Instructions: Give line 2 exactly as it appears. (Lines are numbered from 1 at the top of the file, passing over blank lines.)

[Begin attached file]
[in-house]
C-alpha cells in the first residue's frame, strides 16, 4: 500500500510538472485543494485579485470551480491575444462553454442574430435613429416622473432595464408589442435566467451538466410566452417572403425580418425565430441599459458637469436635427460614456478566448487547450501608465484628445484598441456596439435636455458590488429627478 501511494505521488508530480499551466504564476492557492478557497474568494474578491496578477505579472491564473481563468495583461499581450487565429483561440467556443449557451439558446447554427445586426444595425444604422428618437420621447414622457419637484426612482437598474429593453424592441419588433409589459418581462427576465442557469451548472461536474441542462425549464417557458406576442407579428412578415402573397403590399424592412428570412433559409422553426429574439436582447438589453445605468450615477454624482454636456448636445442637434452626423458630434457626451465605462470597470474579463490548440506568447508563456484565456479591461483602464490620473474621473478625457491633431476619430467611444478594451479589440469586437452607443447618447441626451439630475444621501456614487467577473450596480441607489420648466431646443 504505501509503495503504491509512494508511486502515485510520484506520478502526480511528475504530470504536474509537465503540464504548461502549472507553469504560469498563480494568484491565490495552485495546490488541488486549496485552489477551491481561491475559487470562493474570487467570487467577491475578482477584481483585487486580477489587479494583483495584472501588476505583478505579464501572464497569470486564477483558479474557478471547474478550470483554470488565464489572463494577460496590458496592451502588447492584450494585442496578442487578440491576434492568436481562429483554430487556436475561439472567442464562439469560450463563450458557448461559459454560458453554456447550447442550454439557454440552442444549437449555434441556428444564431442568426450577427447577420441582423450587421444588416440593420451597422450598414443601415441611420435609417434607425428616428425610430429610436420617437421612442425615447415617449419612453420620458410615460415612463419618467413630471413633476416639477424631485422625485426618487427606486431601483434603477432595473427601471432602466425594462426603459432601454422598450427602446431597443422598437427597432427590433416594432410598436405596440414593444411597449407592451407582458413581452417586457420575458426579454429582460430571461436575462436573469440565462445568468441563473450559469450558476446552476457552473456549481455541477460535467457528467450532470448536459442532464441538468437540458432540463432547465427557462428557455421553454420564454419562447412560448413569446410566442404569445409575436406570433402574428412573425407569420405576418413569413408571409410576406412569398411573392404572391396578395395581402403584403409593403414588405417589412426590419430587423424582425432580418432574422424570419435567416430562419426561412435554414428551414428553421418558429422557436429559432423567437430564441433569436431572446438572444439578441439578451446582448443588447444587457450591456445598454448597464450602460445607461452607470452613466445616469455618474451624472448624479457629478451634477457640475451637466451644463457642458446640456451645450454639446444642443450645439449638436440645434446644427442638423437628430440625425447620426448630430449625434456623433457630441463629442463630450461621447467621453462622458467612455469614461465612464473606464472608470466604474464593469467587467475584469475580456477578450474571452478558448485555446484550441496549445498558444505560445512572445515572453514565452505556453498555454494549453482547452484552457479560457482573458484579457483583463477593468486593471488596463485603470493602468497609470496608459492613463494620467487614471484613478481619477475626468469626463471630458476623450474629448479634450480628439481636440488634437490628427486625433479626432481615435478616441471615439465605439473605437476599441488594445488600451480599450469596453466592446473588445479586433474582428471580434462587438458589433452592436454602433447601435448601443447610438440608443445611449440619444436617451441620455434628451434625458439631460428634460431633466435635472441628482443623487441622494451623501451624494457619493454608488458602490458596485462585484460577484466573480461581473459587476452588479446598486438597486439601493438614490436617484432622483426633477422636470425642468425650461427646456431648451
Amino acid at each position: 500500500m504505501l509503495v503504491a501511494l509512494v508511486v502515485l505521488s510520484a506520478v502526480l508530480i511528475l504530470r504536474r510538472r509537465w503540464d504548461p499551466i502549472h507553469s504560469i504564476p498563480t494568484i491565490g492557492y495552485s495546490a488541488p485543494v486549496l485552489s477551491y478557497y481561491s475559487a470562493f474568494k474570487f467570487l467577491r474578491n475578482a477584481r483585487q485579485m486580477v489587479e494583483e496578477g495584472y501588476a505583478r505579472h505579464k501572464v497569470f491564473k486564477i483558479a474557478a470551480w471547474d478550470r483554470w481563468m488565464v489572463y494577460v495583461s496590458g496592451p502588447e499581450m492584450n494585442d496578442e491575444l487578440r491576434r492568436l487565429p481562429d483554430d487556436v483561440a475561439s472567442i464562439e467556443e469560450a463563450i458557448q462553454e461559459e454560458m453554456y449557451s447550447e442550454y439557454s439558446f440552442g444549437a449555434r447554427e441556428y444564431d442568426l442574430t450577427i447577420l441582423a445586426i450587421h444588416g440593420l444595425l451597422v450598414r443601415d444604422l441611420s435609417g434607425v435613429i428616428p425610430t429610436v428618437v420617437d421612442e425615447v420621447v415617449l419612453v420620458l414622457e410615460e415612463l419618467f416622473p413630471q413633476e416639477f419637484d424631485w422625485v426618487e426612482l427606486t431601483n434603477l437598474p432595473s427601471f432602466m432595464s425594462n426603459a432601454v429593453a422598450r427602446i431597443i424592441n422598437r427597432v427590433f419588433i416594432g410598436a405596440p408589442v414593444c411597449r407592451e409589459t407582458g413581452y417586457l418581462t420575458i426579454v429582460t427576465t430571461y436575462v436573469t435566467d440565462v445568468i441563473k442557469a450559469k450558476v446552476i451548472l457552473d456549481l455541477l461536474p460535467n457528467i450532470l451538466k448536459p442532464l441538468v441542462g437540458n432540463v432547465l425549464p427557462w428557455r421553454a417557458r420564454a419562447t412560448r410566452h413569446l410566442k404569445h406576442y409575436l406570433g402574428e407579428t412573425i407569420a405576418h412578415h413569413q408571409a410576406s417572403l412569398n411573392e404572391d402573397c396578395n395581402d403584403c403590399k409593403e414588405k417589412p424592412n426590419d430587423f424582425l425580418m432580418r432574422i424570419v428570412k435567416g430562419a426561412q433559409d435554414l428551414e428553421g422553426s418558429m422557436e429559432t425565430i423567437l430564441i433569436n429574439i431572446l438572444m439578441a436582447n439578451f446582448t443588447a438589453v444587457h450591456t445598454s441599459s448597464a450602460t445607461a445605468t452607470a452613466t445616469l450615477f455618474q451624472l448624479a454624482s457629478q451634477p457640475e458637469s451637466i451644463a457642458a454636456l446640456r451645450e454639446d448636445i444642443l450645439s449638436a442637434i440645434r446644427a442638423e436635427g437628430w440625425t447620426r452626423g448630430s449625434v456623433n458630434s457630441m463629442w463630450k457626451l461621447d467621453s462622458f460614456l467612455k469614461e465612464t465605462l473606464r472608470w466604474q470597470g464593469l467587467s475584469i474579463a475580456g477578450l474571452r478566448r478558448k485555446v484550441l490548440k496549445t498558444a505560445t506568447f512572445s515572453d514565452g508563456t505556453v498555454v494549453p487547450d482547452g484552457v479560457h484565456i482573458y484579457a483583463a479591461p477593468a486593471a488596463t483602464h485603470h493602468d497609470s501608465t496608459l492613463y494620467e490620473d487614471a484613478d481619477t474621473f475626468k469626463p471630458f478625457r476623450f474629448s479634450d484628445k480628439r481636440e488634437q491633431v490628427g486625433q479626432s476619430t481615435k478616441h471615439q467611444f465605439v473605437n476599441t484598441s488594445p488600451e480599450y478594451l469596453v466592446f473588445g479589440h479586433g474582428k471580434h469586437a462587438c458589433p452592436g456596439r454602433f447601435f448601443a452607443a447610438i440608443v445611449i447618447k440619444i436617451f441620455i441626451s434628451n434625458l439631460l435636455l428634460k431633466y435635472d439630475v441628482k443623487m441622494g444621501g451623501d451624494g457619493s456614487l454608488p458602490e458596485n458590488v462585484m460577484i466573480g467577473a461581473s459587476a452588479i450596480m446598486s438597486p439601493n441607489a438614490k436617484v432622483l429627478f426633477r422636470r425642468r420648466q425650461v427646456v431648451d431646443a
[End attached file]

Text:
C-alpha cells in the first residue's frame, strides 16, 4: 500500500510538472485543494485579485470551480491575444462553454442574430435613429416622473432595464408589442435566467451538466410566452417572403425580418425565430441599459458637469436635427460614456478566448487547450501608465484628445484598441456596439435636455458590488429627478 501511494505521488508530480499551466504564476492557492478557497474568494474578491496578477505579472491564473481563468495583461499581450487565429483561440467556443449557451439558446447554427445586426444595425444604422428618437420621447414622457419637484426612482437598474429593453424592441419588433409589459418581462427576465442557469451548472461536474441542462425549464417557458406576442407579428412578415402573397403590399424592412428570412433559409422553426429574439436582447438589453445605468450615477454624482454636456448636445442637434452626423458630434457626451465605462470597470474579463490548440506568447508563456484565456479591461483602464490620473474621473478625457491633431476619430467611444478594451479589440469586437452607443447618447441626451439630475444621501456614487467577473450596480441607489420648466431646443 504505501509503495503504491509512494508511486502515485510520484506520478502526480511528475504530470504536474509537465503540464504548461502549472507553469504560469498563480494568484491565490495552485495546490488541488486549496485552489477551491481561491475559487470562493474570487467570487467577491475578482477584481483585487486580477489587479494583483495584472501588476505583478505579464501572464497569470486564477483558479474557478471547474478550470483554470488565464489572463494577460496590458496592451502588447492584450494585442496578442487578440491576434492568436481562429483554430487556436475561439472567442464562439469560450463563450458557448461559459454560458453554456447550447442550454439557454440552442444549437449555434441556428444564431442568426450577427447577420441582423450587421444588416440593420451597422450598414443601415441611420435609417434607425428616428425610430429610436420617437421612442425615447415617449419612453420620458410615460415612463419618467413630471413633476416639477424631485422625485426618487427606486431601483434603477432595473427601471432602466425594462426603459432601454422598450427602446431597443422598437427597432427590433416594432410598436405596440414593444411597449407592451407582458413581452417586457420575458426579454429582460430571461436575462436573469440565462445568468441563473450559469450558476446552476457552473456549481455541477460535467457528467450532470448536459442532464441538468437540458432540463432547465427557462428557455421553454420564454419562447412560448413569446410566442404569445409575436406570433402574428412573425407569420405576418413569413408571409410576406412569398411573392404572391396578395395581402403584403409593403414588405417589412426590419430587423424582425432580418432574422424570419435567416430562419426561412435554414428551414428553421418558429422557436429559432423567437430564441433569436431572446438572444439578441439578451446582448443588447444587457450591456445598454448597464450602460445607461452607470452613466445616469455618474451624472448624479457629478451634477457640475451637466451644463457642458446640456451645450454639446444642443450645439449638436440645434446644427442638423437628430440625425447620426448630430449625434456623433457630441463629442463630450461621447467621453462622458467612455469614461465612464473606464472608470466604474464593469467587467475584469475580456477578450474571452478558448485555446484550441496549445498558444505560445512572445515572453514565452505556453498555454494549453482547452484552457479560457482573458484579457483583463477593468486593471488596463485603470493602468497609470496608459492613463494620467487614471484613478481619477475626468469626463471630458476623450474629448479634450480628439481636440488634437490628427486625433479626432481615435478616441471615439465605439473605437476599441488594445488600451480599450469596453466592446473588445479586433474582428471580434462587438458589433452592436454602433447601435448601443447610438440608443445611449440619444436617451441620455434628451434625458439631460428634460431633466435635472441628482443623487441622494451623501451624494457619493454608488458602490458596485462585484460577484466573480461581473459587476452588479446598486438597486439601493438614490436617484432622483426633477422636470425642468425650461427646456431648451